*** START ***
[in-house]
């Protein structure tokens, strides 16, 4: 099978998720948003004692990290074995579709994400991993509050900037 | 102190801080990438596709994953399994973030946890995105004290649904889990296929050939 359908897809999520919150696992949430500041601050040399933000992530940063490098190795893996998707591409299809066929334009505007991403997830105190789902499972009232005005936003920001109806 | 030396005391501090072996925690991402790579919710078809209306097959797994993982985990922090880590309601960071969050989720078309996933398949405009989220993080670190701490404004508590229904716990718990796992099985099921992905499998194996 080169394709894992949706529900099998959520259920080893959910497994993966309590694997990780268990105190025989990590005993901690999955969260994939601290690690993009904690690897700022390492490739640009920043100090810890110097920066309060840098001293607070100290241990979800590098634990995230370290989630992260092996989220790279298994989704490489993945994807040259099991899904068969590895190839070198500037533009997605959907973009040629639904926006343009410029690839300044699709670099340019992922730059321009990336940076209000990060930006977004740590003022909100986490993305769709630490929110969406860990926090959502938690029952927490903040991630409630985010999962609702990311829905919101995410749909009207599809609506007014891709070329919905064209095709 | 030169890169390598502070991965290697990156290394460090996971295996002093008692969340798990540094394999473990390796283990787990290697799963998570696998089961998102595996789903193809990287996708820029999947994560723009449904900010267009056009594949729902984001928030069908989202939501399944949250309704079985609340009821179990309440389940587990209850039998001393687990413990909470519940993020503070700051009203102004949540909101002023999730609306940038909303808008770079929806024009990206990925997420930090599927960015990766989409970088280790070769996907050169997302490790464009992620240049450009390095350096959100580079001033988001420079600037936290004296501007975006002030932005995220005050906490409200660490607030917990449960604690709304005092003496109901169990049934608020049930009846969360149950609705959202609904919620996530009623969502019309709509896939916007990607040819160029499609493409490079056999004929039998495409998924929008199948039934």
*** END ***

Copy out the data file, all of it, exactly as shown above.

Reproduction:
[in-house]
């Protein structure tokens, strides 16, 4: 099978998720948003004692990290074995579709994400991993509050900037 | 102190801080990438596709994953399994973030946890995105004290649904889990296929050939 359908897809999520919150696992949430500041601050040399933000992530940063490098190795893996998707591409299809066929334009505007991403997830105190789902499972009232005005936003920001109806 | 030396005391501090072996925690991402790579919710078809209306097959797994993982985990922090880590309601960071969050989720078309996933398949405009989220993080670190701490404004508590229904716990718990796992099985099921992905499998194996 080169394709894992949706529900099998959520259920080893959910497994993966309590694997990780268990105190025989990590005993901690999955969260994939601290690690993009904690690897700022390492490739640009920043100090810890110097920066309060840098001293607070100290241990979800590098634990995230370290989630992260092996989220790279298994989704490489993945994807040259099991899904068969590895190839070198500037533009997605959907973009040629639904926006343009410029690839300044699709670099340019992922730059321009990336940076209000990060930006977004740590003022909100986490993305769709630490929110969406860990926090959502938690029952927490903040991630409630985010999962609702990311829905919101995410749909009207599809609506007014891709070329919905064209095709 | 030169890169390598502070991965290697990156290394460090996971295996002093008692969340798990540094394999473990390796283990787990290697799963998570696998089961998102595996789903193809990287996708820029999947994560723009449904900010267009056009594949729902984001928030069908989202939501399944949250309704079985609340009821179990309440389940587990209850039998001393687990413990909470519940993020503070700051009203102004949540909101002023999730609306940038909303808008770079929806024009990206990925997420930090599927960015990766989409970088280790070769996907050169997302490790464009992620240049450009390095350096959100580079001033988001420079600037936290004296501007975006002030932005995220005050906490409200660490607030917990449960604690709304005092003496109901169990049934608020049930009846969360149950609705959202609904919620996530009623969502019309709509896939916007990607040819160029499609493409490079056999004929039998495409998924929008199948039934």